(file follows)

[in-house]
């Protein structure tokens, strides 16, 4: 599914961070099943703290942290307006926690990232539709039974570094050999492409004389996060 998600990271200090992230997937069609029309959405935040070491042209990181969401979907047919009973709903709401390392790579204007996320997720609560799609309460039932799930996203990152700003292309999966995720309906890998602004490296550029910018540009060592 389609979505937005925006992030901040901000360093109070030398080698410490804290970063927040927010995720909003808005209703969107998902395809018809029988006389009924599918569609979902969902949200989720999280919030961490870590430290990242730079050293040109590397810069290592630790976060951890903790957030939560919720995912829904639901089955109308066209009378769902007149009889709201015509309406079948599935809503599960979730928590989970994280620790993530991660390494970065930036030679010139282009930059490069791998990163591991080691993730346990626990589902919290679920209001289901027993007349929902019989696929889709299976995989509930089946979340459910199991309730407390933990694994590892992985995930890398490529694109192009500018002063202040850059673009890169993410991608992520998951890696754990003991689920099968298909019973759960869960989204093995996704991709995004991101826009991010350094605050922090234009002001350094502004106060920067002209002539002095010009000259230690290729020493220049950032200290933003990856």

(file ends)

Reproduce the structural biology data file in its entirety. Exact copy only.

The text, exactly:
[in-house]
């Protein structure tokens, strides 16, 4: 599914961070099943703290942290307006926690990232539709039974570094050999492409004389996060 998600990271200090992230997937069609029309959405935040070491042209990181969401979907047919009973709903709401390392790579204007996320997720609560799609309460039932799930996203990152700003292309999966995720309906890998602004490296550029910018540009060592 389609979505937005925006992030901040901000360093109070030398080698410490804290970063927040927010995720909003808005209703969107998902395809018809029988006389009924599918569609979902969902949200989720999280919030961490870590430290990242730079050293040109590397810069290592630790976060951890903790957030939560919720995912829904639901089955109308066209009378769902007149009889709201015509309406079948599935809503599960979730928590989970994280620790993530991660390494970065930036030679010139282009930059490069791998990163591991080691993730346990626990589902919290679920209001289901027993007349929902019989696929889709299976995989509930089946979340459910199991309730407390933990694994590892992985995930890398490529694109192009500018002063202040850059673009890169993410991608992520998951890696754990003991689920099968298909019973759960869960989204093995996704991709995004991101826009991010350094605050922090234009002001350094502004106060920067002209002539002095010009000259230690290729020493220049950032200290933003990856």